Proton Pump Inhibitors in Early Pregnancy Associated with Heart Birth Defects

Using <"">proton pump inhibitors in the first trimester of pregnancy could increase the chance that a baby will be born with a cardiac defect. In a 2010 retrospective study of over 200,000 women, those using proton pump inhibitors were twice as likely to have a child with a heart defect compared to those who did not take the drugs.

Prescription proton pump inhibitors currently on the market include Nexium, Dexilant, Prilosec, Zegerid, Prevacid, Protonix, and AcipHex. Proton pump inhibitors are also sold as over-the-counter versions under the names Prilosec OTC, Zegerid OTC and Prevacid 24HR. The drugs are approved to treat conditions such as gastroesophageal reflux disease (GERD), stomach and small intestine ulcers, and inflammation of the esophagus.

The 2010 study was conducted by researchers at the University of Pennsylvania. From a database of 208,951 pregnancies, the researchers found 2,445 cases of cardiac malformations in newborns and compared them with 19,530 matched controls. All of the newborns were registered between 2000 and 2008 in the Health Improvement Network, a database of information collected by general practitioners in the United Kingdom.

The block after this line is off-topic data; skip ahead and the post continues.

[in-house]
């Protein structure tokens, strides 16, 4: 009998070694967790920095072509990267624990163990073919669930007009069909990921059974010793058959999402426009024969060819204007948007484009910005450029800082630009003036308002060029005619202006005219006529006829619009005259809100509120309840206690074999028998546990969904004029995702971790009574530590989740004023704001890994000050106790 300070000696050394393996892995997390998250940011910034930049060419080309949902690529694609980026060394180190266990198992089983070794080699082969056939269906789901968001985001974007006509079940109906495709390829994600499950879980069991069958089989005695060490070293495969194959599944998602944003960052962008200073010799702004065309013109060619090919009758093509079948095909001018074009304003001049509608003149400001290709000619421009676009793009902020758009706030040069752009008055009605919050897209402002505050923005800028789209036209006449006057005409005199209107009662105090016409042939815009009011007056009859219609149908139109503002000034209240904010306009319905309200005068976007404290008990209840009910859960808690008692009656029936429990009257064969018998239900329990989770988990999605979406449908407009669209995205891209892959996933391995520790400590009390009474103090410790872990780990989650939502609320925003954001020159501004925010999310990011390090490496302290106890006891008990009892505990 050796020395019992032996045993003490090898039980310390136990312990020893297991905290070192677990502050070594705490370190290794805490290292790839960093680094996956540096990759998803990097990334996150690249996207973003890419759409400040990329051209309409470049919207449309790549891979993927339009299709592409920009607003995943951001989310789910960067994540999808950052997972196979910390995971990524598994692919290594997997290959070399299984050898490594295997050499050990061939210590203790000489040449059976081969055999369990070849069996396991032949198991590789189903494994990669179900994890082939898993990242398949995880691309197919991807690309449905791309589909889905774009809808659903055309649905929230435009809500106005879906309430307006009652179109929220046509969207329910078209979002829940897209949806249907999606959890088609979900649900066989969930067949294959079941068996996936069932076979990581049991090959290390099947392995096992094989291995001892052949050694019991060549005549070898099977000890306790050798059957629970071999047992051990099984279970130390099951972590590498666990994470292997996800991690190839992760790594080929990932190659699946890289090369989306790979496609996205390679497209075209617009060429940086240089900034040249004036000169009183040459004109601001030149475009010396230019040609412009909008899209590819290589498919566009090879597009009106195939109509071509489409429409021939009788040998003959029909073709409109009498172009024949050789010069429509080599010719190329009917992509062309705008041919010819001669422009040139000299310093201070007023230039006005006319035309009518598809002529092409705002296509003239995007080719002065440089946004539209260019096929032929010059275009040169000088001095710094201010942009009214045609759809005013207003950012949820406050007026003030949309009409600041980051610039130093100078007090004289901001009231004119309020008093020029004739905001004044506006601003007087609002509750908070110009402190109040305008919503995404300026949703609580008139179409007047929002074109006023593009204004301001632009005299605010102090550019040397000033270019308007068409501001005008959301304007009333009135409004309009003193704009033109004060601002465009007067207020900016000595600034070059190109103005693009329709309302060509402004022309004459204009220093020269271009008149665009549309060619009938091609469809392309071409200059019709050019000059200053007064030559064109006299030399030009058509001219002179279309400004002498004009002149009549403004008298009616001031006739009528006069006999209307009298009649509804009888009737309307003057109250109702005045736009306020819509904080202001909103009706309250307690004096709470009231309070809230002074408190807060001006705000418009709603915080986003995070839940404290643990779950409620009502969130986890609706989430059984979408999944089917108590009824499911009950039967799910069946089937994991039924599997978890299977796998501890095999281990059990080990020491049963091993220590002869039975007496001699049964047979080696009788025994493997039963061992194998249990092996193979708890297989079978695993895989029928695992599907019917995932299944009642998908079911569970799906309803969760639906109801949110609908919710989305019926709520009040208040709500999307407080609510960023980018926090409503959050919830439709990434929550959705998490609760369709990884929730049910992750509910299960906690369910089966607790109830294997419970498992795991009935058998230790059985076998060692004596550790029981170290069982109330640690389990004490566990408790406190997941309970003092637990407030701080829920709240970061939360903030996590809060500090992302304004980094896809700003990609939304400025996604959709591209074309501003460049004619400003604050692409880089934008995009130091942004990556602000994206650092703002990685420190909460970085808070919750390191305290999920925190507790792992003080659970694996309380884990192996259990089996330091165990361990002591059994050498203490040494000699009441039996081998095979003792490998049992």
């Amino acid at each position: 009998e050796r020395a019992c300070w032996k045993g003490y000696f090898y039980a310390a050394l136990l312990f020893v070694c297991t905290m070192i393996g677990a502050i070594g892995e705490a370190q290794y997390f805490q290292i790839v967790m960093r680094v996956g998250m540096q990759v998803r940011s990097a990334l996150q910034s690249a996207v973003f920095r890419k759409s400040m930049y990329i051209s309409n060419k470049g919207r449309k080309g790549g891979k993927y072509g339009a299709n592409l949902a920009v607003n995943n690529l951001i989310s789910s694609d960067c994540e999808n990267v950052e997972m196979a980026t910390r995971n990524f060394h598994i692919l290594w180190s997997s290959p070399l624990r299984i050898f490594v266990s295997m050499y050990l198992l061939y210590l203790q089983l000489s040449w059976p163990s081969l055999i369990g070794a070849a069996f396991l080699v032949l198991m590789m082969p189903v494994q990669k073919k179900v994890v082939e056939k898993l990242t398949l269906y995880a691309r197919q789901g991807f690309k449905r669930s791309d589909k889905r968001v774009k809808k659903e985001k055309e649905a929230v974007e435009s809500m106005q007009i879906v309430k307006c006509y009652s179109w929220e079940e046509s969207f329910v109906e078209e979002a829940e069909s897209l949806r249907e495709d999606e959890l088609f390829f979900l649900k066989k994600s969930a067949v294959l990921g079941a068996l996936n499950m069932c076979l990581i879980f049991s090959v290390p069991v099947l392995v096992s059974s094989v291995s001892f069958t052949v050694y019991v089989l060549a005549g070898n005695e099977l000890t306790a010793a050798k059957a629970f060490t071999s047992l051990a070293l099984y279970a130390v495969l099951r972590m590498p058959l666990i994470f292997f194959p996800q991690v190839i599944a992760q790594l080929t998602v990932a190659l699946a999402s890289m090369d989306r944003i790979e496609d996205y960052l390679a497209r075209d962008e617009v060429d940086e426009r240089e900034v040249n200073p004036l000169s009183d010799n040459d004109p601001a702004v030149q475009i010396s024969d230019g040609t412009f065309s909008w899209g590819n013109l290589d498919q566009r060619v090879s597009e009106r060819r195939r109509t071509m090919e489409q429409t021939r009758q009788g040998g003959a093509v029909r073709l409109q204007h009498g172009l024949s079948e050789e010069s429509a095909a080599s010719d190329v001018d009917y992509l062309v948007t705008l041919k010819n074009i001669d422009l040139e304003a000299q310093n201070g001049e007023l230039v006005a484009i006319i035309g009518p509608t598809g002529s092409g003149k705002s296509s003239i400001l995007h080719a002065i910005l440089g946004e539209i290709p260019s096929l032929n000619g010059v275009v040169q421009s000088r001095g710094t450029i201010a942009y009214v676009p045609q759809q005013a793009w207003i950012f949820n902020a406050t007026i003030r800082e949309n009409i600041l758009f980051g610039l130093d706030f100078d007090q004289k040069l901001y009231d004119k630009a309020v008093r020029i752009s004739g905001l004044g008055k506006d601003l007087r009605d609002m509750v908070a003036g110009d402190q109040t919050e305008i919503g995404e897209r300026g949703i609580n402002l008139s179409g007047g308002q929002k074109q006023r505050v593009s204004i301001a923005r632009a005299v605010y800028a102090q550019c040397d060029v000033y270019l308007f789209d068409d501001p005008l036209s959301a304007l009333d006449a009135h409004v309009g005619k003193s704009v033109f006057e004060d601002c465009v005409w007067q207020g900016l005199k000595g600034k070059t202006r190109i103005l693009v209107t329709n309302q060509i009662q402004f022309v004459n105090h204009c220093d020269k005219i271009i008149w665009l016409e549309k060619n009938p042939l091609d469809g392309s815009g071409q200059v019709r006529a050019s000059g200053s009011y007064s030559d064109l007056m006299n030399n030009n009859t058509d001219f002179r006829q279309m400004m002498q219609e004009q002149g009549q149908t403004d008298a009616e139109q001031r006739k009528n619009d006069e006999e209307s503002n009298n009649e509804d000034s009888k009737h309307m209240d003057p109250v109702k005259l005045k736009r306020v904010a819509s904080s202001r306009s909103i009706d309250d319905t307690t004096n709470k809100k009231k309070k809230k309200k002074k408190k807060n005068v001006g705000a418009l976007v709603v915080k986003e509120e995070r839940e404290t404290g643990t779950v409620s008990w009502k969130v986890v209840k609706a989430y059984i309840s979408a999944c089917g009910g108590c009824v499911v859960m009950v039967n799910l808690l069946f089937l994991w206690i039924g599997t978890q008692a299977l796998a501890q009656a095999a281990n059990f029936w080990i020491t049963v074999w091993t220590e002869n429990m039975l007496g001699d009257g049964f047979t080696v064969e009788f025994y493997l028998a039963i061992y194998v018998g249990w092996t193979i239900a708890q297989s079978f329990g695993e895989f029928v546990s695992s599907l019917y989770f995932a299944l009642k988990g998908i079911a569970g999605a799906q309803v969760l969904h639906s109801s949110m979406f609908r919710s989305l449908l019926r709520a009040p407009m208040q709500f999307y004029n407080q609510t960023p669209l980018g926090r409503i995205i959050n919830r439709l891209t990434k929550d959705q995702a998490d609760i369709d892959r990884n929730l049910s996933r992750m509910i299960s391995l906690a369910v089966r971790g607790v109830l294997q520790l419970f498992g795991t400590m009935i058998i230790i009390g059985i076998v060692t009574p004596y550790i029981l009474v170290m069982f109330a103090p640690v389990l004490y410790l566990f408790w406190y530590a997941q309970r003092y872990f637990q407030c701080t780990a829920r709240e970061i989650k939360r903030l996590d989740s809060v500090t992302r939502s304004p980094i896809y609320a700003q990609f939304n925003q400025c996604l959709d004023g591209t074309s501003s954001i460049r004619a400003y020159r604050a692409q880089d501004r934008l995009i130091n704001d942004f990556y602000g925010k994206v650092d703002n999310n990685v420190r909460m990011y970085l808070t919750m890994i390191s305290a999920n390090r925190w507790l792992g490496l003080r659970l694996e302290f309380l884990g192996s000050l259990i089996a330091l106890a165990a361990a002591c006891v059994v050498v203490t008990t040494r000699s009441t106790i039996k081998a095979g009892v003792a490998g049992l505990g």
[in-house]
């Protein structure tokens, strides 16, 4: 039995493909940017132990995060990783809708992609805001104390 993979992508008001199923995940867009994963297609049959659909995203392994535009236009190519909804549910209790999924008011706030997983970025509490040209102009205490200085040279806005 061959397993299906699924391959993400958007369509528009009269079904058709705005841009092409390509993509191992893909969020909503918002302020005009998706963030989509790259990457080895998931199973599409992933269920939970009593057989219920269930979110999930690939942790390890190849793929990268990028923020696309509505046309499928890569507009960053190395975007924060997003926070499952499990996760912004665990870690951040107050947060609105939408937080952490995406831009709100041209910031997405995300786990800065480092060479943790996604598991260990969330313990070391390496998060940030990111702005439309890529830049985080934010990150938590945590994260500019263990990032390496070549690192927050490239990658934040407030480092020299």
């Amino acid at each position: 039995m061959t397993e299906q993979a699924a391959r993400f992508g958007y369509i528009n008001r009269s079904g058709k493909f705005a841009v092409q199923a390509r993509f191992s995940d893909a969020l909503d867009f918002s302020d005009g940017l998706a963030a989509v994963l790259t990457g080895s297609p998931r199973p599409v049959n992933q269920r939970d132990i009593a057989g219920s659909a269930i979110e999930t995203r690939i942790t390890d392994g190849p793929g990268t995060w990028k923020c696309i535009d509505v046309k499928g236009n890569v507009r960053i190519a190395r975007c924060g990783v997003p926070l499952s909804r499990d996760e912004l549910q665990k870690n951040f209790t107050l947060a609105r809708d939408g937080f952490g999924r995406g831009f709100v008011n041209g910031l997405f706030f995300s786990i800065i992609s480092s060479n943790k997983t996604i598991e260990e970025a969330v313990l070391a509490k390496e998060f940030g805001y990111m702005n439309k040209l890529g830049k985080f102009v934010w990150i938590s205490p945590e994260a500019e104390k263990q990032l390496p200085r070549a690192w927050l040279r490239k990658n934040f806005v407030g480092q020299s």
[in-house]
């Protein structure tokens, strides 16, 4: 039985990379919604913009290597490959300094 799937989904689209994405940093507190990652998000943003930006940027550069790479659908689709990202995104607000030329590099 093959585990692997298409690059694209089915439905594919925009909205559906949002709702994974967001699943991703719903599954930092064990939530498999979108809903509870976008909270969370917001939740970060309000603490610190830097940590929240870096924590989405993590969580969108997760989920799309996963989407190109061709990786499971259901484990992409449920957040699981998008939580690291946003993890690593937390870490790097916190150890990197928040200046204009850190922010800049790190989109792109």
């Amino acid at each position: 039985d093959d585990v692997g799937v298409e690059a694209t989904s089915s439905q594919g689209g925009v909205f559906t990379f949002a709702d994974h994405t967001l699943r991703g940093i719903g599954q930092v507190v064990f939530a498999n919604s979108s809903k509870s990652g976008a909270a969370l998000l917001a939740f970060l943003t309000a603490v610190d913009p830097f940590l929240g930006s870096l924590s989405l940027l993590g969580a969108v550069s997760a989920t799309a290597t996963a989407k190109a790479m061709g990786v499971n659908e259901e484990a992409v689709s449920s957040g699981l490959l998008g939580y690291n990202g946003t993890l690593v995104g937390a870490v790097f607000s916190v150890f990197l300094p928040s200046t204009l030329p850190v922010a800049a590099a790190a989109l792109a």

In women with children who were born with cardiac defects, 130 had taken proton pump inhibitors. Three types of birth defects were identified: septal defects, left ventricular defects, and right ventricular defects. The frequencies of those defects were comparable with those seen in the general United Kingdom population. Of the proton pump inhibitors studied, Nexium as associated with the greatest increase in risk for having a baby with a cardiac birth defect.

Since heartburn during pregnancy can be severe, the researchers said in a press release announcing their findings that physicians should weigh the benefits and possible risks of proton pump inhibitors on a case-by-case basis. They also suggested that other anti-reflux medications, such as H2 receptor antagonists, be considered first during pregnancy to minimize potential risks to infants.

Proton pump inhibitors, which have become extremely popular, have been linked to a variety of other side effects. Just last week, in fact, the U.S. Food & Drug Administration (FDA) warned that taking the drugs over the long term could result in low serum magnesium levels (hypomagnesemia), which can cause serious health problems including muscle spasm, irregular heartbeat and convulsions. The agency mandated that information about the potential risk of low magnesium be added to the WARNINGS AND PRECAUTIONS sections of the labels for all prescription proton pump inhibitors.

Last May, the agency also announced a label revision after it was found that long-term use of proton pump inhibitors, especially by women, could be associated with a long-term risk of certain fractures, including those involving the hip, wrist, and spine.

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